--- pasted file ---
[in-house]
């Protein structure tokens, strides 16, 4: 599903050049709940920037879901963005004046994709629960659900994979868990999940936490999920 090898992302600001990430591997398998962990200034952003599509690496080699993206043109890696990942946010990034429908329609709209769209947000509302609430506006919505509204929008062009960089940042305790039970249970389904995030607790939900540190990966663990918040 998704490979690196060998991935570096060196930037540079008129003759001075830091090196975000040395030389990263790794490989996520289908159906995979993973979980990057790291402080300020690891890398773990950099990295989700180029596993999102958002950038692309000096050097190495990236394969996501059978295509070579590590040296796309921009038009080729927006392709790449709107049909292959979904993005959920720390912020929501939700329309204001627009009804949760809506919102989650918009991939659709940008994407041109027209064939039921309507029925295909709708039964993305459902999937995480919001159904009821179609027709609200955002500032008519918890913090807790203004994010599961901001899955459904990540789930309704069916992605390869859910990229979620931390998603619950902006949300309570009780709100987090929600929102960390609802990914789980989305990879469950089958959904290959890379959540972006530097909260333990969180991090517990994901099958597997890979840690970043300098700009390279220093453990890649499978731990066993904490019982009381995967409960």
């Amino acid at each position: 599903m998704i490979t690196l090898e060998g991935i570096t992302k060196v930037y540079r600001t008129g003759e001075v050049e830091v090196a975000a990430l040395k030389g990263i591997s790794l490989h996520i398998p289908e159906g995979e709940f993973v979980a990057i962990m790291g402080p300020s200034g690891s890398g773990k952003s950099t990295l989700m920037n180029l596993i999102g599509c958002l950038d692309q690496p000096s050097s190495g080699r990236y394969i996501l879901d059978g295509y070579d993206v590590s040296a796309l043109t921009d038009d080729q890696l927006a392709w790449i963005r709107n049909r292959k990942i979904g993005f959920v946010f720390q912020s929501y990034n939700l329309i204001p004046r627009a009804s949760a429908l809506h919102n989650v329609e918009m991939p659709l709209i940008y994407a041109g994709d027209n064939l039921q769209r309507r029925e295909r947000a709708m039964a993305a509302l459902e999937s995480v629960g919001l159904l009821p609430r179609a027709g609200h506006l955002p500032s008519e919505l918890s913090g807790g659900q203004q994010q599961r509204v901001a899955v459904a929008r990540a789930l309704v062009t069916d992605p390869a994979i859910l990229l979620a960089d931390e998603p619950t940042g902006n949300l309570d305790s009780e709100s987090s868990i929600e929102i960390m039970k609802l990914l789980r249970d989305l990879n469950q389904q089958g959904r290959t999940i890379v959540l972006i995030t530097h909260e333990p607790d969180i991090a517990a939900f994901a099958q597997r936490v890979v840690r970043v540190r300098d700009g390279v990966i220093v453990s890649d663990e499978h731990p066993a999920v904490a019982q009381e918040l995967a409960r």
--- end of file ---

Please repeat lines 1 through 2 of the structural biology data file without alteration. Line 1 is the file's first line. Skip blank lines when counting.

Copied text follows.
[in-house]
């Protein structure tokens, strides 16, 4: 599903050049709940920037879901963005004046994709629960659900994979868990999940936490999920 090898992302600001990430591997398998962990200034952003599509690496080699993206043109890696990942946010990034429908329609709209769209947000509302609430506006919505509204929008062009960089940042305790039970249970389904995030607790939900540190990966663990918040 998704490979690196060998991935570096060196930037540079008129003759001075830091090196975000040395030389990263790794490989996520289908159906995979993973979980990057790291402080300020690891890398773990950099990295989700180029596993999102958002950038692309000096050097190495990236394969996501059978295509070579590590040296796309921009038009080729927006392709790449709107049909292959979904993005959920720390912020929501939700329309204001627009009804949760809506919102989650918009991939659709940008994407041109027209064939039921309507029925295909709708039964993305459902999937995480919001159904009821179609027709609200955002500032008519918890913090807790203004994010599961901001899955459904990540789930309704069916992605390869859910990229979620931390998603619950902006949300309570009780709100987090929600929102960390609802990914789980989305990879469950089958959904290959890379959540972006530097909260333990969180991090517990994901099958597997890979840690970043300098700009390279220093453990890649499978731990066993904490019982009381995967409960």